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Whitworth Logo

Discussion in 'Graphic Design & Logo Design Critique:' started by Purplegurl, Nov 17, 2008.

  1. Purplegurl

    Purplegurl Senior Member

    Hi guys i'm after some feedback on an assignment i'm working at the moment for uni. Part of the project is to design a logo for the Whitworth Art Gallery we have pretty much been given free reign on this one .... any suggestions?:confused:

    LOGO IDEAS

    [​IMG]

    [​IMG]
     
  2. seaneill

    seaneill Junior Member

    I like the basic shape and concept. But, I think you should stick to the basics, and lose the gradients and drop shadows. Keep it simple!
     
  3. mrleesimpson

    mrleesimpson Guest

    Very art nouveau. Reminds me of Rennie Macintosh's work.

    I reckon seaneill is right though. I'd try to simplify it a little, get rid of the drop shadow and the gradients and consentrate on the actual logo. I might have suggested a more standardised font for the 'W' something like Myriad or Helvetica (that will help you loose the art nouveau feel) and think about using a script font face for the 'g'.

    I think this logo is pretty awesome, just not sure it works well in this context.
     
  4. matt

    matt Member

    Great idea with the W and A, but I agree with all the points above. Loose the Photoshop preset gradients and shadows (the Mona Lisa is at the Louvre, it shouldn't be anywhere near a logo for the Whitworth Art Gallery!). Just keep it simple.

    Consider the typography a bit more. Spend some time playing with different typefaces, different shapes and different solutions for the A inside the W.

    You're grasping at a great idea, it just needs a bit of refining.
     
  5. Purplegurl

    Purplegurl Senior Member

    I have to say the first six logos are just ideas i was trying, the 7th large black logo has become the final design I am using ... the use of the mona lisa was just an example of the diversity of the logo (any image could be used in its place) and the preset shadows and gradients were just a quick way of experimenting with the design. I am using the 'art nouveau' feel as a reference to the age, style and architecture of the building the gallery is based in.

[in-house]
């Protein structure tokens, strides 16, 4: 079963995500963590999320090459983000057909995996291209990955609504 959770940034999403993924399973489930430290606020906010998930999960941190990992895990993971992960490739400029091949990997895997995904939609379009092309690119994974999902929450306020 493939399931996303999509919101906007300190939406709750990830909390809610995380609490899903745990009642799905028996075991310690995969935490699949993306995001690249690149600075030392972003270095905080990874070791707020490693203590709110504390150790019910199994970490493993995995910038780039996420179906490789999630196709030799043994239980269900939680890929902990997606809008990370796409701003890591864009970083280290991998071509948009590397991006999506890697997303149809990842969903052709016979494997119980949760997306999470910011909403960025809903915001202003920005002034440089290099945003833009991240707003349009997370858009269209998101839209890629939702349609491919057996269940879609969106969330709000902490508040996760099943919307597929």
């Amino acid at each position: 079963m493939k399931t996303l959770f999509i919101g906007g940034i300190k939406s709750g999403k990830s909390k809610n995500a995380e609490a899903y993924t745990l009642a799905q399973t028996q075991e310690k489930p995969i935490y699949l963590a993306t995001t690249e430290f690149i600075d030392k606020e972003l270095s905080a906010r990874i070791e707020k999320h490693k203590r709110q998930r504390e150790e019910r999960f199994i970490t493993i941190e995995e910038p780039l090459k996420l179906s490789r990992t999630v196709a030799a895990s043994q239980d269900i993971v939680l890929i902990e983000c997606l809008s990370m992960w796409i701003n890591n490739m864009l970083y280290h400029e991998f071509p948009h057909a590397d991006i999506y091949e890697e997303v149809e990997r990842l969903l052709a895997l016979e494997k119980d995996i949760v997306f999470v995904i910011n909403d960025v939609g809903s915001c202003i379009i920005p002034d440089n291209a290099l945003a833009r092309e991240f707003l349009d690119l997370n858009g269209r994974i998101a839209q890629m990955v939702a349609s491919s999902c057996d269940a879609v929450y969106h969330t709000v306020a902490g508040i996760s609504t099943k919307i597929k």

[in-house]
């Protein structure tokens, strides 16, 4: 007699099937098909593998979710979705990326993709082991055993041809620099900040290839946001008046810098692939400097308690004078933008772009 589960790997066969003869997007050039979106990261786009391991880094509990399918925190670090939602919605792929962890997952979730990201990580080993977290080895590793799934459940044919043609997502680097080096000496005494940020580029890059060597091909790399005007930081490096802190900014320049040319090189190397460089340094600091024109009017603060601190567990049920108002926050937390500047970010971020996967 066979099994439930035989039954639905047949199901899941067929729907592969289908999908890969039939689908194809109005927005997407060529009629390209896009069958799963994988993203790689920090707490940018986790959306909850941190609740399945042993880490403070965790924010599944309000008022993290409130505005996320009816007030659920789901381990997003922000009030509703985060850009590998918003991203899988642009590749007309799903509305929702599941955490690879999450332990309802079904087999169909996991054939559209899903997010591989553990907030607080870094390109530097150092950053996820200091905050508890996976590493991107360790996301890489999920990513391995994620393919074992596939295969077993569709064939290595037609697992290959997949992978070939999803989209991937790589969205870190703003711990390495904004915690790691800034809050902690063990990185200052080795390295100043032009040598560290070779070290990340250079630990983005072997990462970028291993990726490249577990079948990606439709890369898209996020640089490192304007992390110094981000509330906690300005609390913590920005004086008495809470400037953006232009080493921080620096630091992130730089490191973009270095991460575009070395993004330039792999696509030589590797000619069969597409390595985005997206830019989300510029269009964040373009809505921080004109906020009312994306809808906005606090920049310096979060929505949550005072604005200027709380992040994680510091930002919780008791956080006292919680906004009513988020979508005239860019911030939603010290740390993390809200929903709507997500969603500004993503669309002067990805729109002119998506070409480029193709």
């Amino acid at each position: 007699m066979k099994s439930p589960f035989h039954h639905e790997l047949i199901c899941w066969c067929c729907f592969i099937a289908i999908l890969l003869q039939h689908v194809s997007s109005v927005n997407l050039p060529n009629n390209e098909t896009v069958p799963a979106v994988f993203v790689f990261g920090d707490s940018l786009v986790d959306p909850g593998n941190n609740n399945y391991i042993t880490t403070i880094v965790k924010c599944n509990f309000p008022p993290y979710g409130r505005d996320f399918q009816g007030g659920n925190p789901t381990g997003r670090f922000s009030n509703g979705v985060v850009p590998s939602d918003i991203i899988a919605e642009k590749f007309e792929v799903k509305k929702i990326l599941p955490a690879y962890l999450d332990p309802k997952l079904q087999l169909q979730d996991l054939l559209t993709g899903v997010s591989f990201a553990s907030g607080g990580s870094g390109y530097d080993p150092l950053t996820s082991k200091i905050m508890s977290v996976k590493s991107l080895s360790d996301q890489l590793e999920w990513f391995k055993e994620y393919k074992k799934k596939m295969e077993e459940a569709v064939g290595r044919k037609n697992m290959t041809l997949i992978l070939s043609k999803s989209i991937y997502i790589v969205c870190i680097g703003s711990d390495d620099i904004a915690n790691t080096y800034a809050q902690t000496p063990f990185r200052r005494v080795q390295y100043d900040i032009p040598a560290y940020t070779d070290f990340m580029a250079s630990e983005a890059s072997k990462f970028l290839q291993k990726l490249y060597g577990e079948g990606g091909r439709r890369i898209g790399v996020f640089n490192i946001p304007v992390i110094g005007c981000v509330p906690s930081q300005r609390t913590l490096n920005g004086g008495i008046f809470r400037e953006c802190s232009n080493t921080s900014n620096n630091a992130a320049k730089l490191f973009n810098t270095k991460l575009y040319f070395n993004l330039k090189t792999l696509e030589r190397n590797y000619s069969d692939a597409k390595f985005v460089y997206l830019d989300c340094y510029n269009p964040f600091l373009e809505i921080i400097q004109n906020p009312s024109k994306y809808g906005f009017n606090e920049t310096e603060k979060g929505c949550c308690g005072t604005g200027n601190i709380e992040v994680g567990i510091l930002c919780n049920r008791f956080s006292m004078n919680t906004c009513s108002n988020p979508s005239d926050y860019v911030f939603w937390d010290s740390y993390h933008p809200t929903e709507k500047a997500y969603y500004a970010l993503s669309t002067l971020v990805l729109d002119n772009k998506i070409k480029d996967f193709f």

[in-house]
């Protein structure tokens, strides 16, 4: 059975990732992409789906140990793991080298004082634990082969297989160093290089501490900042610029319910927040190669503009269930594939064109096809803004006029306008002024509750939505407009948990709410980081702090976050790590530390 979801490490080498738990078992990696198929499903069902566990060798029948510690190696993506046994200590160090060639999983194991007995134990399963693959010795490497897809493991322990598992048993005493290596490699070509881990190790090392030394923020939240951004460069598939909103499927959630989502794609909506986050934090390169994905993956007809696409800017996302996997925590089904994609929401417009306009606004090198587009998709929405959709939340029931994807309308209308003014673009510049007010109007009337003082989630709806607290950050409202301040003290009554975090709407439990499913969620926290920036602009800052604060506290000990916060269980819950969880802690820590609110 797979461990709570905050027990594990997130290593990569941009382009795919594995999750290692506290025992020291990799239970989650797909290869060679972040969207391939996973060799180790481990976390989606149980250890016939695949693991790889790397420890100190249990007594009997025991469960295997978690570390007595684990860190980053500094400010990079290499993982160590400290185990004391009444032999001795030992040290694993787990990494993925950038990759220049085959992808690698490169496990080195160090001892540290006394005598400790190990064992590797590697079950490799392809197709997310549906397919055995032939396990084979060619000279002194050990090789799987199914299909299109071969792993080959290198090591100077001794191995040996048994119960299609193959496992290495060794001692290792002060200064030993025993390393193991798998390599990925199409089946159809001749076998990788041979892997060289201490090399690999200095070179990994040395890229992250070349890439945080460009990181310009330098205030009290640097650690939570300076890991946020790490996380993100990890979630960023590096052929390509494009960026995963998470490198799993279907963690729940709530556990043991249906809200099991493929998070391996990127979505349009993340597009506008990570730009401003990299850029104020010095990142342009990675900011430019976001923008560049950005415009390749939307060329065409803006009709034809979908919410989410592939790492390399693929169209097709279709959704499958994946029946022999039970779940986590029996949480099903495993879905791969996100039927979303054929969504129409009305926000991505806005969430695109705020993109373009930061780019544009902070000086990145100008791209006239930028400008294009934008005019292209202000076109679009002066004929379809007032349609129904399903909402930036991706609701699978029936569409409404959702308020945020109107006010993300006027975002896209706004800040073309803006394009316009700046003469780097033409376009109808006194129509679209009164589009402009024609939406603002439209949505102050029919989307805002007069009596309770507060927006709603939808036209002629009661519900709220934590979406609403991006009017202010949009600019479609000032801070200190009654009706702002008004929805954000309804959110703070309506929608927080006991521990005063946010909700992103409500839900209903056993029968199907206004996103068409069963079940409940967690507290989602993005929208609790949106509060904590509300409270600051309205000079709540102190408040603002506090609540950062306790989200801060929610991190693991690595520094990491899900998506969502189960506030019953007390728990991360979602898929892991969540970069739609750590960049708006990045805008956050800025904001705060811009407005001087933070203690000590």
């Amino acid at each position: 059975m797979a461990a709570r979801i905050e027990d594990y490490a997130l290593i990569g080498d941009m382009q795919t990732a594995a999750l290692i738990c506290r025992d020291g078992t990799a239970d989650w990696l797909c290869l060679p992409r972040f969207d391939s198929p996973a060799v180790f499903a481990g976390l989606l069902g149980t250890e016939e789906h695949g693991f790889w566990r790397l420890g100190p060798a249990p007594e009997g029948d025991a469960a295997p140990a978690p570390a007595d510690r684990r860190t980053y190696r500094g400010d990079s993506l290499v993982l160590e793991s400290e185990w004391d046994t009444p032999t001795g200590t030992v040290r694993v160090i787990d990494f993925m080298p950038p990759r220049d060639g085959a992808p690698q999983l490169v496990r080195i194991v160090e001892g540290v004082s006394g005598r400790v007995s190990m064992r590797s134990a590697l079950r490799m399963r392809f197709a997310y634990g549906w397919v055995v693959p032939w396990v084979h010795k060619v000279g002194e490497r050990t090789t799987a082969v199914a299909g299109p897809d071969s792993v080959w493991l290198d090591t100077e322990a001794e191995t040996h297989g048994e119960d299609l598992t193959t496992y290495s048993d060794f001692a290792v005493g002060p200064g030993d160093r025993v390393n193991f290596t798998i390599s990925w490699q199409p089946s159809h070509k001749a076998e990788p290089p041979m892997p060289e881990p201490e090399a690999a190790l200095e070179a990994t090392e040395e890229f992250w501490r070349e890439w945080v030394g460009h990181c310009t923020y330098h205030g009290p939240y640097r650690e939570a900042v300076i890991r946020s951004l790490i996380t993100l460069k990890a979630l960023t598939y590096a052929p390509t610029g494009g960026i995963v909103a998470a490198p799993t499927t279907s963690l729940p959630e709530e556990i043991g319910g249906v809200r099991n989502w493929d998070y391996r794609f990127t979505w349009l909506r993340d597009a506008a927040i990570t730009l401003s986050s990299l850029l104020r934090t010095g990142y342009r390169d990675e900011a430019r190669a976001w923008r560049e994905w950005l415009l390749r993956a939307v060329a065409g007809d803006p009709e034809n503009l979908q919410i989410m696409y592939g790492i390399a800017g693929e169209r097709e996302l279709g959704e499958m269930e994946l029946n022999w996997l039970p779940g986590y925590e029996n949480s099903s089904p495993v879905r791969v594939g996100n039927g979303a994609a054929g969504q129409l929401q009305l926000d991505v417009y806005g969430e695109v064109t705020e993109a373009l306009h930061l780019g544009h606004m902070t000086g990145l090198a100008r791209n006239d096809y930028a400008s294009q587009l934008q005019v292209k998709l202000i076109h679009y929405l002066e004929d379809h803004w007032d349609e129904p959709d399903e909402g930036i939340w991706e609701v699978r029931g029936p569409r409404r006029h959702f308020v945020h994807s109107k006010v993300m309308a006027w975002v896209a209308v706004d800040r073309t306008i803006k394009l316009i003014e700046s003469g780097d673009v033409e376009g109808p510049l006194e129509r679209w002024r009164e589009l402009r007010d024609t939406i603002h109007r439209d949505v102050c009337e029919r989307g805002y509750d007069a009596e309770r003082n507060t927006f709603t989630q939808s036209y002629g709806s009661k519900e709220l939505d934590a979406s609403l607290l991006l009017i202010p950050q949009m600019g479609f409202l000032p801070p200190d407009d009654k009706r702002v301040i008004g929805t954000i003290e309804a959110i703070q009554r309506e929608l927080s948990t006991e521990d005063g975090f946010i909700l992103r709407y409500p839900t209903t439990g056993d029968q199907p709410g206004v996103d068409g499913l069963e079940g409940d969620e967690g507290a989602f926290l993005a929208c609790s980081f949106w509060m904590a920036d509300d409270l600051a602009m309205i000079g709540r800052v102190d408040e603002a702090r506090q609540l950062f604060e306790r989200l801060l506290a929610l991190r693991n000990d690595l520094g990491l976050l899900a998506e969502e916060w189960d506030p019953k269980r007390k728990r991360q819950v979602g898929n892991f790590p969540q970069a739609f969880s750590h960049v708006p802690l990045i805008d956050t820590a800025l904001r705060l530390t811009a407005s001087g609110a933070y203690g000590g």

Hope this answers a few of the questions you may have had and thanks for your feedback :)
     
  6. LankyDan

    LankyDan Junior Member

    I like what you have done on this logo. Very creative use of typography. It works well.
     
  7. Purplegurl

    Purplegurl Senior Member

    There are a couple of changes I am going to make though... I now feel the line under the 'Whitworth Art Gallery' text at the bottom is not necessary and the drop shadow is gone!
     
  8. NeilG

    NeilG Junior Member

    Is it a daft question to ask what this 'says' about the Whitworth Art Gallery?

    Admittedly the current logo is... lacking (due to it having to fit the University of Manchester branding), but I think a new logo would need to demonstrate something about the building, the spaces inside, what happens there and/or the artworks. This doesn't do any of that for me.

    Sorry.

    I like the font of the W a lot (although not so much the G)
     
  9. Greg

    Greg Active Member

    Katie/Purplegurl, I think NeilG has a very good question, what does the logo really say about the Whitworth Art Gallery? I've never been and knew nothing about the gallery before, but after looking at some information on their website I think the logo could do and say a lot more about what is on offer.

    I'm guessing you have already seen this information on the Whitworth site but thought I would point it out just incase - Gallery Vision (The University of Manchester)

    In the plans for the future of the Gallery, the 'vision' they talk about being known by the national press as the Tate of the North, and being noted for championing British Contemporary art. They also make a few mentions to the surrounding grounds...

    I would personally explore ideas around a more contemporary branding, perhaps with a more subtle reference to the gallery's architectural history. I would also try and think of ways of linking in the green aspect, as they are keen on the idea of the galleries becoming seamless with the park 'through a beautiful green space' and being as one part of the local community.